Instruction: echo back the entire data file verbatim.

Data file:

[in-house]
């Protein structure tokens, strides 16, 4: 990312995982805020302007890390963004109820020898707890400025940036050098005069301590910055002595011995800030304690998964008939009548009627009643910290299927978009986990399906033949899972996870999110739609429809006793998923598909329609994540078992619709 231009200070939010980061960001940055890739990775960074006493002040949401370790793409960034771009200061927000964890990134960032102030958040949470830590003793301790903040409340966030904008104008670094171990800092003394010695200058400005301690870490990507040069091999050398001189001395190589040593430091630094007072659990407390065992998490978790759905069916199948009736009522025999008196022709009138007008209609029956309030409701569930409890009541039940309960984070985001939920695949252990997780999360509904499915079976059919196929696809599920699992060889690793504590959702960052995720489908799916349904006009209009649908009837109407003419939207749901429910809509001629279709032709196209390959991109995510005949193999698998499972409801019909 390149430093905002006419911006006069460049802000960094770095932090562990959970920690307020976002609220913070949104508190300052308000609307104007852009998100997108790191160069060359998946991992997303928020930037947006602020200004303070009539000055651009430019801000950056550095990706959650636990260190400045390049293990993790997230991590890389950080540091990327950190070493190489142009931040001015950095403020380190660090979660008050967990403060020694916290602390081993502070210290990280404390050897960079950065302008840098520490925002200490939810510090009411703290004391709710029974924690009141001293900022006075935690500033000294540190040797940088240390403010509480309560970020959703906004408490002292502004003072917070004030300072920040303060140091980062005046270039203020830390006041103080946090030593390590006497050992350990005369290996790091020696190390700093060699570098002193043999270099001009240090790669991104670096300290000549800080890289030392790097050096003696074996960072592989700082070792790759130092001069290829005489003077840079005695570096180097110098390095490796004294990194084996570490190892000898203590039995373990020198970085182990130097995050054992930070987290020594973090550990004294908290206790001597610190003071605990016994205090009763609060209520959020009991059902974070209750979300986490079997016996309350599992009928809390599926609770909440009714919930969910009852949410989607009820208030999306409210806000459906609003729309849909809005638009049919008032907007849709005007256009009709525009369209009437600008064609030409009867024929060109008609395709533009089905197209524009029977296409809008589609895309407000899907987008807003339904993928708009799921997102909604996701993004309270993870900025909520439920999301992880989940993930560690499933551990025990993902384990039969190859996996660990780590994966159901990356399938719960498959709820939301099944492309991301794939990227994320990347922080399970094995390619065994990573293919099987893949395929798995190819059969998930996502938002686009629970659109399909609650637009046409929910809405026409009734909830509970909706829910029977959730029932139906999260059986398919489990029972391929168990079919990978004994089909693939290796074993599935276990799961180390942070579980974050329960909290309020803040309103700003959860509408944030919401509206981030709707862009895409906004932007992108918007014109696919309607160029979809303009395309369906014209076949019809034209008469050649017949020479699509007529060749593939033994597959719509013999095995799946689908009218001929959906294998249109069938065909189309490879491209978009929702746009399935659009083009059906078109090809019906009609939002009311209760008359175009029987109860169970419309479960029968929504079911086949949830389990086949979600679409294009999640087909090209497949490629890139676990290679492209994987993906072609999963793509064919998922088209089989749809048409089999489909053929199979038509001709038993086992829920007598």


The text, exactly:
[in-house]
């Protein structure tokens, strides 16, 4: 990312995982805020302007890390963004109820020898707890400025940036050098005069301590910055002595011995800030304690998964008939009548009627009643910290299927978009986990399906033949899972996870999110739609429809006793998923598909329609994540078992619709 231009200070939010980061960001940055890739990775960074006493002040949401370790793409960034771009200061927000964890990134960032102030958040949470830590003793301790903040409340966030904008104008670094171990800092003394010695200058400005301690870490990507040069091999050398001189001395190589040593430091630094007072659990407390065992998490978790759905069916199948009736009522025999008196022709009138007008209609029956309030409701569930409890009541039940309960984070985001939920695949252990997780999360509904499915079976059919196929696809599920699992060889690793504590959702960052995720489908799916349904006009209009649908009837109407003419939207749901429910809509001629279709032709196209390959991109995510005949193999698998499972409801019909 390149430093905002006419911006006069460049802000960094770095932090562990959970920690307020976002609220913070949104508190300052308000609307104007852009998100997108790191160069060359998946991992997303928020930037947006602020200004303070009539000055651009430019801000950056550095990706959650636990260190400045390049293990993790997230991590890389950080540091990327950190070493190489142009931040001015950095403020380190660090979660008050967990403060020694916290602390081993502070210290990280404390050897960079950065302008840098520490925002200490939810510090009411703290004391709710029974924690009141001293900022006075935690500033000294540190040797940088240390403010509480309560970020959703906004408490002292502004003072917070004030300072920040303060140091980062005046270039203020830390006041103080946090030593390590006497050992350990005369290996790091020696190390700093060699570098002193043999270099001009240090790669991104670096300290000549800080890289030392790097050096003696074996960072592989700082070792790759130092001069290829005489003077840079005695570096180097110098390095490796004294990194084996570490190892000898203590039995373990020198970085182990130097995050054992930070987290020594973090550990004294908290206790001597610190003071605990016994205090009763609060209520959020009991059902974070209750979300986490079997016996309350599992009928809390599926609770909440009714919930969910009852949410989607009820208030999306409210806000459906609003729309849909809005638009049919008032907007849709005007256009009709525009369209009437600008064609030409009867024929060109008609395709533009089905197209524009029977296409809008589609895309407000899907987008807003339904993928708009799921997102909604996701993004309270993870900025909520439920999301992880989940993930560690499933551990025990993902384990039969190859996996660990780590994966159901990356399938719960498959709820939301099944492309991301794939990227994320990347922080399970094995390619065994990573293919099987893949395929798995190819059969998930996502938002686009629970659109399909609650637009046409929910809405026409009734909830509970909706829910029977959730029932139906999260059986398919489990029972391929168990079919990978004994089909693939290796074993599935276990799961180390942070579980974050329960909290309020803040309103700003959860509408944030919401509206981030709707862009895409906004932007992108918007014109696919309607160029979809303009395309369906014209076949019809034209008469050649017949020479699509007529060749593939033994597959719509013999095995799946689908009218001929959906294998249109069938065909189309490879491209978009929702746009399935659009083009059906078109090809019906009609939002009311209760008359175009029987109860169970419309479960029968929504079911086949949830389990086949979600679409294009999640087909090209497949490629890139676990290679492209994987993906072609999963793509064919998922088209089989749809048409089999489909053929199979038509001709038993086992829920007598």